Thanks again for visiting our site and sharing your opinion. I hope you’ll continue contributing your feedback and ideas to the Culips community.

    I’d also be interested to know what other visitors and listeners think about this topic. Do you find the different spellings in different countries frustrating? (I sure do sometimes!) Do you think it’s appropriate for a website that’s based in Canada but has an international audience to use Canadian spellings? Let us know what you think.


  3.' Bruce says:

    I disagree with Alex. There is a spelling error in his statement: “American spelling seems to be favored”, as a Canadian it should be “favoured”. US English is taking hold as people fire up computers and don’t bother changing the US English default that comes with the OS.

    Despite what the student requires – there is definitely a set of rules for Canadian spelling, and it is a mixture of British, US and Canadian specific content, but it is ours.

    One should not confuse the students needs or desires with what exists and Canadian Spelling Rules do exist. By all means teach English as the student requires or wishes. I to use US English or British English where required and to the extent of my knowledge.

    However having two students that are going through the process of immigrating to Canada for business (doctors) I would be amiss if I taught them US English spelling rules. What I do do is give them as many examples of the differences as I can, point them to websites, like this one, so they will be aware of the changes between countries.

    Jessie, like you, I find different spelling frustrating at times and do my best to shrug it off. Please keep this site as it is, a Canadian site with Canadian spelling. However if you do change it, be brave and go for Australian. So we can all go for a walkabout.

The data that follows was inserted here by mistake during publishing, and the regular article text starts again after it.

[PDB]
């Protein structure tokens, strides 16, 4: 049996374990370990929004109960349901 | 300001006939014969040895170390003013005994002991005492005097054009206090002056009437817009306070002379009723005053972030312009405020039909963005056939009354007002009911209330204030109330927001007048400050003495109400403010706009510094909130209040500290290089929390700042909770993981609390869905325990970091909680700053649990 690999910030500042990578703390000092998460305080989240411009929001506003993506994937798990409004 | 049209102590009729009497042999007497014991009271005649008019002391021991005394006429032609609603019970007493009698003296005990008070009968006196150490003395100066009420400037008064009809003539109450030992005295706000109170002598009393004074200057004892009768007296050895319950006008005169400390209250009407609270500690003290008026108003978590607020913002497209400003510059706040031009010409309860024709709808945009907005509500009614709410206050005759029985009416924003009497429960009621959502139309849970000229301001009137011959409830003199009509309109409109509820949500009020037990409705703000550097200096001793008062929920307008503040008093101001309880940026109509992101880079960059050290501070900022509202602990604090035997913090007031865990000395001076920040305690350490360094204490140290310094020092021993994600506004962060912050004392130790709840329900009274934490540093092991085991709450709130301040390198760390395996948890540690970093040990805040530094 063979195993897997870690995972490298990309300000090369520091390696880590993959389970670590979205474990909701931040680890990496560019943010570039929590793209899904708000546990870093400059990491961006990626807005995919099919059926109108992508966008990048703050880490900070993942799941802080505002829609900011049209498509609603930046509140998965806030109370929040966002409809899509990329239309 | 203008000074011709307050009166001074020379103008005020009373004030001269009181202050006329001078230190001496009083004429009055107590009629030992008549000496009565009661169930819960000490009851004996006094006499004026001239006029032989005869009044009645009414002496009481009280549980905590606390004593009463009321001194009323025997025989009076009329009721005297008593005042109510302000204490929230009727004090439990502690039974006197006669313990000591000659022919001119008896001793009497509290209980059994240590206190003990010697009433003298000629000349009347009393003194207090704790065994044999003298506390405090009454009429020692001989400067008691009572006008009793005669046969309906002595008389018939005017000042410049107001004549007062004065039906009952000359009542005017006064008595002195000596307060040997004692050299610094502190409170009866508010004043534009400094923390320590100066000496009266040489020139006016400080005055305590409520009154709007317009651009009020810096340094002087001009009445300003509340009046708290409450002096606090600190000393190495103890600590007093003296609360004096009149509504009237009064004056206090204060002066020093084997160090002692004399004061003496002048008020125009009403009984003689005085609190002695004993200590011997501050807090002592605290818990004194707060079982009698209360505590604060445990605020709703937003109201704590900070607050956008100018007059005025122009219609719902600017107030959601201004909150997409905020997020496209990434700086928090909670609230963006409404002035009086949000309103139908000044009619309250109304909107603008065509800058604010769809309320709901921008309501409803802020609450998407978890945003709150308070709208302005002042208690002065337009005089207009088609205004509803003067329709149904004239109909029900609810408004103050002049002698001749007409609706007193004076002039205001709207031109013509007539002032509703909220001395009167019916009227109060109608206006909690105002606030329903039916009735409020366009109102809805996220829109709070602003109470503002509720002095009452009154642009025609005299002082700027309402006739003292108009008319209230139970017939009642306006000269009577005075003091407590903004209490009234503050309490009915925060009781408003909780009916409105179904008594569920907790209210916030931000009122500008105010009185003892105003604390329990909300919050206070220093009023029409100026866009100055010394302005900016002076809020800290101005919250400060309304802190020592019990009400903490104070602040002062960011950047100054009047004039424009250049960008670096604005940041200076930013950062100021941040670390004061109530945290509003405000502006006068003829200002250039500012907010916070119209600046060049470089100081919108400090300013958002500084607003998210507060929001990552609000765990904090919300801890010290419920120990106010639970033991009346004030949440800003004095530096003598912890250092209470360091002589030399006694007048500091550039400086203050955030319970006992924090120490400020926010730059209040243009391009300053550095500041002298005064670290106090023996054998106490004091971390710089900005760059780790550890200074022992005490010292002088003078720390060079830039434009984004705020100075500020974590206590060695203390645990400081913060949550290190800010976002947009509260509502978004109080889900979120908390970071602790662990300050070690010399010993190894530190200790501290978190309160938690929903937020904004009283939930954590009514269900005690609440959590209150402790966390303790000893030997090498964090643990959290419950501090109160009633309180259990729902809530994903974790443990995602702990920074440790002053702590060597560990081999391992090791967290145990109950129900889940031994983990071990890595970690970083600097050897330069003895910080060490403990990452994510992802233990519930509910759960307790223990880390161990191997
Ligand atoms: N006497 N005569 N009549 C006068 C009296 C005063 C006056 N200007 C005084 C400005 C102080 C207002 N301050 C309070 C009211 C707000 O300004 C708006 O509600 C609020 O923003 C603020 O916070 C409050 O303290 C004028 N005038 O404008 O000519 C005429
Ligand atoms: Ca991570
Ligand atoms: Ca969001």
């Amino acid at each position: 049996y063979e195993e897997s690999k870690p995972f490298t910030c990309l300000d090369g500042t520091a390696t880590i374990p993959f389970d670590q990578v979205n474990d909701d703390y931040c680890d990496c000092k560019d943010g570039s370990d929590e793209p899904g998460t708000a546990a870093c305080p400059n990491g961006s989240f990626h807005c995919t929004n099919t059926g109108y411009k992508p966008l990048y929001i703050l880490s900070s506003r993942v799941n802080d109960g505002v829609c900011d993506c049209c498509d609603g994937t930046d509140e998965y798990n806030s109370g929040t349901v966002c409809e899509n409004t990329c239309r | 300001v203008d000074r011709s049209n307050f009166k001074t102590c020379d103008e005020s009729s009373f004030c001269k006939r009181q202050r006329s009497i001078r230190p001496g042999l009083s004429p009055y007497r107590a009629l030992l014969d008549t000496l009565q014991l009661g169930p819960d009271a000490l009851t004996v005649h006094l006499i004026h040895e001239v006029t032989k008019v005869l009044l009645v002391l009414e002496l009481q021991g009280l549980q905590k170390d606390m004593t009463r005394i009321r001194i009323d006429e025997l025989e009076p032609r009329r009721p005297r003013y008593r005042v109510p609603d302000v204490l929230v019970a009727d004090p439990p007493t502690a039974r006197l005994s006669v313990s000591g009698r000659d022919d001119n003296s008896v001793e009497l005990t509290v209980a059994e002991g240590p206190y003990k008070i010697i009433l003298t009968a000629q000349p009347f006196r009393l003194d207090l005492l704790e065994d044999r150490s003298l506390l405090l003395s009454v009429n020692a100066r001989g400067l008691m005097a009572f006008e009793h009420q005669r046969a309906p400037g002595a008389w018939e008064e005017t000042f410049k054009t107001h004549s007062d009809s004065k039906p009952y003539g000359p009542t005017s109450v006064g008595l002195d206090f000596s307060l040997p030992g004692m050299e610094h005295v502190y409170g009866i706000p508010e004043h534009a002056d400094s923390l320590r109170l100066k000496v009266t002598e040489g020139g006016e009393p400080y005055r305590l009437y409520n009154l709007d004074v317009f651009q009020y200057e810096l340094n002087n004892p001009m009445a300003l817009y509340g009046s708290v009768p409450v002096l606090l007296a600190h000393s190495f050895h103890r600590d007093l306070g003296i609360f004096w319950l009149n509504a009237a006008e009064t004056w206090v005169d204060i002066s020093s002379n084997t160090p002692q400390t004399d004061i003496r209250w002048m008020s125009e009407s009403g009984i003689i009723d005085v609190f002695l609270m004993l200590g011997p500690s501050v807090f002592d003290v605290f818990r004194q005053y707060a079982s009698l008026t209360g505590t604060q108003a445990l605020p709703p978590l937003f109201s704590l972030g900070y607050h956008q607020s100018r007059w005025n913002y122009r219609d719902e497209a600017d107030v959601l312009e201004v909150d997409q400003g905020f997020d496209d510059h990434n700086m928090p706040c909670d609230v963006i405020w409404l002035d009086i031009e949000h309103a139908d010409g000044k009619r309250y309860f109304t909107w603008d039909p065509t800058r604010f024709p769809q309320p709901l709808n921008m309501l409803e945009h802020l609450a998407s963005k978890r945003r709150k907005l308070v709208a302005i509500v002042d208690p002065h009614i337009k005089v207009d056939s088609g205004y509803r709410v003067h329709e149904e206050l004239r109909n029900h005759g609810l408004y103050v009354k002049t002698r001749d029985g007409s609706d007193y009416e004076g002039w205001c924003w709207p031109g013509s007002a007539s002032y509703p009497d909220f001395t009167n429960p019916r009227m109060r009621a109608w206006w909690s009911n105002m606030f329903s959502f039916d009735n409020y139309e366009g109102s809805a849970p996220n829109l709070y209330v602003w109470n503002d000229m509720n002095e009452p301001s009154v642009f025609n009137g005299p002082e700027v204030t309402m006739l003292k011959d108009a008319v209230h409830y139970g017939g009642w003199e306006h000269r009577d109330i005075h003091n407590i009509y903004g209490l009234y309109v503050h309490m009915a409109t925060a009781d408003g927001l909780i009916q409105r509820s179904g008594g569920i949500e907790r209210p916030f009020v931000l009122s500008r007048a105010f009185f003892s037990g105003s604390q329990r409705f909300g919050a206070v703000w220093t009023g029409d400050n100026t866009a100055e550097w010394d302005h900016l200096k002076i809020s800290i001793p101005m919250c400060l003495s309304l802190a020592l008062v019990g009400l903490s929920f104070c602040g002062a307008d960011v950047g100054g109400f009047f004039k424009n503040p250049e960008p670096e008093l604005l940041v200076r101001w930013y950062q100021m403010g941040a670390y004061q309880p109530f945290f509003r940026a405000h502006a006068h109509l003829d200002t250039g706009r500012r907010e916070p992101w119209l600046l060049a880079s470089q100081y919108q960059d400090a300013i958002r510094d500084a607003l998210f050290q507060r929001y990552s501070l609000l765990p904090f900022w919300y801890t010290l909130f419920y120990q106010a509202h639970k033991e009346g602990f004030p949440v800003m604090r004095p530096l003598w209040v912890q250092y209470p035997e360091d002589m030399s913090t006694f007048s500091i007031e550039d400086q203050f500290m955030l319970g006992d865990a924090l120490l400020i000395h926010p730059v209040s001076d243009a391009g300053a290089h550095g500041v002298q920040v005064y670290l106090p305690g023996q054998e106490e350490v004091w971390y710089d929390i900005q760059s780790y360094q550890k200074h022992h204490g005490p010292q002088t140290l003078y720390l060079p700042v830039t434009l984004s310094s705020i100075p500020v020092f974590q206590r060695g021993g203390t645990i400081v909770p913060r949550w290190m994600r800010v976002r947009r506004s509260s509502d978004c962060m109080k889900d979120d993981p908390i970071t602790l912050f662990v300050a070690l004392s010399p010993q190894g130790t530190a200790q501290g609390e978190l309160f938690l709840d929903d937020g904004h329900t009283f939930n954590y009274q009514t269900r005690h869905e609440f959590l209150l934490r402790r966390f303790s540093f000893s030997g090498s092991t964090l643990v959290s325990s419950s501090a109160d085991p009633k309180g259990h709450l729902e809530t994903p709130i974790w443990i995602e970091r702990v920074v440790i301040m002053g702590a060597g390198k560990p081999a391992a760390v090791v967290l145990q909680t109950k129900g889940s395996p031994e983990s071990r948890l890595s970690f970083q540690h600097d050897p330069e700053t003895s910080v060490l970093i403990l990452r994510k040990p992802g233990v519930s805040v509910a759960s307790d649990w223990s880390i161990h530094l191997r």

4. An interesting archaic one is font & fount, used in printing. In English spelling it should be ‘fount’ – like fountain pen, I guess – but the US spelling without the u prevails. Numerically everyone seems to use the American billion these days rather than the UK billion (1,000 million rather than one million million). Perhaps I should get out more…

  5.' Peter says:

    Yes I find it frustrating at times when commenting on you-tube and what not second guessing myself when the spell checker says what I wrote a word wrong and wondering is it me did I forget how to spell some words or what.Now that I have found out that it is an actual difference in spelling between the 2 countries. I am Canadian and I thought that my spelling was getting worse but now it all makes sense lol.

  6.' Graham says:

    I disagree regarding the use of z versa s as both American and Canadian (i.e. analyze/organize/criticize vs analyse/organise/criticise). Does anyone remember the old Nelson Canada spellers that were used during the late 1970’s and throughout the 1980’s by many elementary schools? ‘S’ was always preferred over ‘z’. Subsituting ‘z’ for ‘s’ is only a recent phenomenom since the 1990’s with the advent of the internet and the cost ofcomputers dropping too the point most homes can own one. Just as one of the previous posters stated – it’s a result of people not changing the default language from American English or U.S. for their computer’s operating system and any word processing software’s spell checker. I know this from personal and professional experience as an I.T. Worker.

    For me, I cringe whenever I see a ‘z’ instead of an ‘s’

  7.' Tom says:

    I agree with Graham here. It’s not really a case of “In some cases the Z is replaced with an S in British spelling.” but I think it’s almost certainly the other way around.

    I’m not meaning to be pedantic, and perhaps I’m wrong, but weren’t these English words originally spelt with an ‘S’, but in relatively recent years they’ve been changed to use a ‘Z’ in North American usage? Perhaps it was a bug in the early versions of Microsoft Word? 😉